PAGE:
In a related context, President Donald Trump’s special envoy for Syria James Jeffrey said on Wednesday that US forces had seen evidence of war crimes during Turkey’s offensive against the Kurds in Syria. “We haven’t seen widespread evidence of ethnic cleansing,” Jeffrey said during his testimony in congress, but there are reports of “several incidents which we consider war crimes.”

Putin Explains to al-Assad


22 October 2019

The Kremlin said on Tuesday that Russian President Vladimir Putin explained to his Syrian counterpart Bashar al-Assad by phone the results of his talks with Turkish President Tayyip Erdogan. Putin, after lengthy talks with Erdogan, highlighted in the phone call with al-Assad that restoring Syria’s territorial integrity was the main task.

Al-Assad thanked Putin and “expressed his full support for the results of the work, as well as the readiness of the Syrian border guards, together with the Russian military police, to reach the Syrian-Turkish border,” the Kremlin said.

Syrian President Bashar al Assad on Tuesday denounced Turkey’s leader as “a thief… who stole factories, wheat, and oil… and is now stealing our land,” for attacking the northeast of Syria and reiterated a pledge to retake all areas lost to Damascus in years of civil war.

Al-Assad made the remarks as he made a rare visit to a frontline of Syria’s conflict, touring an area in war-torn northwestern Idlib governorate close to the last major bastion of Turkey-backed rebel forces.

Covert Turkish-Syrian Contacts


21 October 2019

Turkey is holding covert contacts with Syria’s government to avert direct conflict in northeast Syria where both sides have deployed their armies, Turkish officials say, despite Ankara’s long-standing hostility to President Bashar al-Assad.

Warily, the two sides have set up channels of communication, both direct military and intelligence contacts and indirect messages through Russia, to reduce the risk of confrontation, three Turkish officials said.

The Constitutional Committee and the First Meeting


24 October 2019

UN Special Envoy to Syria Geir Pedersen said on Thursday that the ceasefire in northeast Syria seems to be holding “by and large”, as major powers gather in Geneva ahead of the first meeting of Syria’s Constitutional Committee next week.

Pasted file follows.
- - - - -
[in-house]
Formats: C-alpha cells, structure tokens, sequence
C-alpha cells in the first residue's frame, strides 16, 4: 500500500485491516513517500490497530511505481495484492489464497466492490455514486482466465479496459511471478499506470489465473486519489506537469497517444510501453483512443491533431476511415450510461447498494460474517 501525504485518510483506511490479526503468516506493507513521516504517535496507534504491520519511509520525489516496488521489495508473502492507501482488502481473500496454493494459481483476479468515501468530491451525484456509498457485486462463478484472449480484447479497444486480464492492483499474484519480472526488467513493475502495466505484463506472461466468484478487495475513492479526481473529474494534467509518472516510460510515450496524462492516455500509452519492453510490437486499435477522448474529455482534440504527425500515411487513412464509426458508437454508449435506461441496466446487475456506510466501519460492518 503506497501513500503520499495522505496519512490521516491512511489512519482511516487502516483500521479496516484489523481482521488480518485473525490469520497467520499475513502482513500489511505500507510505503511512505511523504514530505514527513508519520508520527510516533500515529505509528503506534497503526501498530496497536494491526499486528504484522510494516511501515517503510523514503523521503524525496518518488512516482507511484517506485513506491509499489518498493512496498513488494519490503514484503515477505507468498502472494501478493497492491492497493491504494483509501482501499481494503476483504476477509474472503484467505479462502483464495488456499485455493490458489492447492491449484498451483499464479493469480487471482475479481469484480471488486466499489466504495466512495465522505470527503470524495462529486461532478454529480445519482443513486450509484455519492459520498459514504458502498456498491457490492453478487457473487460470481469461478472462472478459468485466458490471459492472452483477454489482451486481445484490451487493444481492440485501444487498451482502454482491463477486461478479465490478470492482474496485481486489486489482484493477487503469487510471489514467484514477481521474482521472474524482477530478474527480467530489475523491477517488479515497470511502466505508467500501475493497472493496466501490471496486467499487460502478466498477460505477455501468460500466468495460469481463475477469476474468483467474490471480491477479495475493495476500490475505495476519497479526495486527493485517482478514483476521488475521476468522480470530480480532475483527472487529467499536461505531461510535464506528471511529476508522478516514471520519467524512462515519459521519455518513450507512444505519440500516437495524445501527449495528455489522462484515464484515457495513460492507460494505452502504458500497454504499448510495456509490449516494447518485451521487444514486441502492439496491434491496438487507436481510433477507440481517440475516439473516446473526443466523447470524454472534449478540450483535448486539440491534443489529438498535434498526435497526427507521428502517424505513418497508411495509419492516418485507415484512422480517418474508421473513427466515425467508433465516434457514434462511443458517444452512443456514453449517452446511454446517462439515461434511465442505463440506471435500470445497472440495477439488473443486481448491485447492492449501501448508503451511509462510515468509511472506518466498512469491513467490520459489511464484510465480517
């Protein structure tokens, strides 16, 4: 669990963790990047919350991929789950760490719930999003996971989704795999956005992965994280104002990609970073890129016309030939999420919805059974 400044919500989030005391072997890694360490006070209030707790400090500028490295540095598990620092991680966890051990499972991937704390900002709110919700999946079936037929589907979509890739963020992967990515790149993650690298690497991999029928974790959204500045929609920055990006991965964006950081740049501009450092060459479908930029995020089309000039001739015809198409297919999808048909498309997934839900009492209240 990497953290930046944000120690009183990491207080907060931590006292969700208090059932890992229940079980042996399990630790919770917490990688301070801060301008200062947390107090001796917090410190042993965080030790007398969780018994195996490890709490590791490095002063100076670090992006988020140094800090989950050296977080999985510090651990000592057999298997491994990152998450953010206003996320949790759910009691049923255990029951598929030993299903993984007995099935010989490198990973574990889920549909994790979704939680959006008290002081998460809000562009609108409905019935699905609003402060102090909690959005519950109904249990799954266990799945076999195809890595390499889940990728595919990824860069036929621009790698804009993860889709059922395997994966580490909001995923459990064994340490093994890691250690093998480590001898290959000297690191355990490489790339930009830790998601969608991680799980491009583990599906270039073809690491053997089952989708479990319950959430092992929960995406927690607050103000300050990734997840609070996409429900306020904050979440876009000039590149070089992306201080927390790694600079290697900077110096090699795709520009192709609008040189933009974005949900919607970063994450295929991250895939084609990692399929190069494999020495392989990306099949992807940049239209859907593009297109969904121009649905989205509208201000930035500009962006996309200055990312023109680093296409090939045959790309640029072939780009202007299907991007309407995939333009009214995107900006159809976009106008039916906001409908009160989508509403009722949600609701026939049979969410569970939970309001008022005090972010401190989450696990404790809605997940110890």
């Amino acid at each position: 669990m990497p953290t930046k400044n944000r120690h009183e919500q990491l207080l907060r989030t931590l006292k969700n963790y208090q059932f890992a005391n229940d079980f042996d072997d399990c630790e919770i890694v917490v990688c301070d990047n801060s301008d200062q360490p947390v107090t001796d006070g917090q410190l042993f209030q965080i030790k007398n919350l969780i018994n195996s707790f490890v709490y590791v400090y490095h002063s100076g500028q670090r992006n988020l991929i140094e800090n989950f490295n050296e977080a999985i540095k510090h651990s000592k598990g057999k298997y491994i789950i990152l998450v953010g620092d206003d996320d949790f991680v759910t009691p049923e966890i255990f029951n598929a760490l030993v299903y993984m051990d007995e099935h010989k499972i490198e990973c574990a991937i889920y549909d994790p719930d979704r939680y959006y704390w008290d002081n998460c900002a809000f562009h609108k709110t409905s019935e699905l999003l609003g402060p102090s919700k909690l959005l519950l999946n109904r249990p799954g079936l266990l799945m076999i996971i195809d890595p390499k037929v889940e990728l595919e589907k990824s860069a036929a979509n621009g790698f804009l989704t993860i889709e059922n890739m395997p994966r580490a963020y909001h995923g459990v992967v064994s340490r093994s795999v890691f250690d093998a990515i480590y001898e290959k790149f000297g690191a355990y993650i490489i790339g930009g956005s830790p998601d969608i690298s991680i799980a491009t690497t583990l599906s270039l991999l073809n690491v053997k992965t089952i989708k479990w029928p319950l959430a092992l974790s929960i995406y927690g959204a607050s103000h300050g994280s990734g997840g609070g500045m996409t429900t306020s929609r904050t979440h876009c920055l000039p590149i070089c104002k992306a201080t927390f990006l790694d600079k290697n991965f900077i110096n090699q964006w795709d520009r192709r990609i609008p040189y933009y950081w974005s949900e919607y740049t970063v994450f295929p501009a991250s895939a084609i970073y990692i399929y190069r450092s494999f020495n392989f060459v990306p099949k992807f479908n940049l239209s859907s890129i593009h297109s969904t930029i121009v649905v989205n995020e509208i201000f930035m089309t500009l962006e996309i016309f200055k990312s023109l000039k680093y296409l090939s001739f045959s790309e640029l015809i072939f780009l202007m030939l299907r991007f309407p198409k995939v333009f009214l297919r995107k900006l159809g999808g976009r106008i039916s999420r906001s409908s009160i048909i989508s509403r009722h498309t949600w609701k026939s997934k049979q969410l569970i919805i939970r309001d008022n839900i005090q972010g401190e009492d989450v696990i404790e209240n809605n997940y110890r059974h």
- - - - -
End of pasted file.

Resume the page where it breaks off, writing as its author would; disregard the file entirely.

Pedersen said that envoys from seven Arab and Western states backing the opposition, known as the “small group”, which includes the United States, are due to meet in the Swiss city on Friday. Senior officials from the so-called Astana three – Russia, Iran, and Turkey – were expected in coming days.

The major powers would not participate directly in the “Syrian-owned, Syrian-led” constitutional effort, or the opening public ceremony, but they supported the process, he said.

Convening the Constitutional Committee, the first tangible progress since the Norwegian diplomat took up the UN job in January, is seen as key to paving the way for political reforms and new elections in the country wracked by eight years of war that have killed hundreds of thousands and forced millions to flee.

Oil Rush


25, 26 October 2019

Russia’s defense ministry on Saturday attacked US plans to maintain and boost the US military presence in eastern Syria as “international state banditry” motivated by a desire to protect oil smugglers and not by real security concerns. US troops and private security companies in eastern Syria are protecting oil smugglers who make more than thirty million dollars a month, the statement said.

US Defense Secretary Mark Esper said on Friday Washington would send armored vehicles and troops to the Syrian oil fields in order to prevent them from falling into the hands of ISIS militants. His comments came after President Donald Trump earlier this month pulled some one thousand US military personnel out of northeast Syria, a move that prompted Turkey to launch a cross-border incursion targeting the Kurdish YPG, a former US ally against ISIS.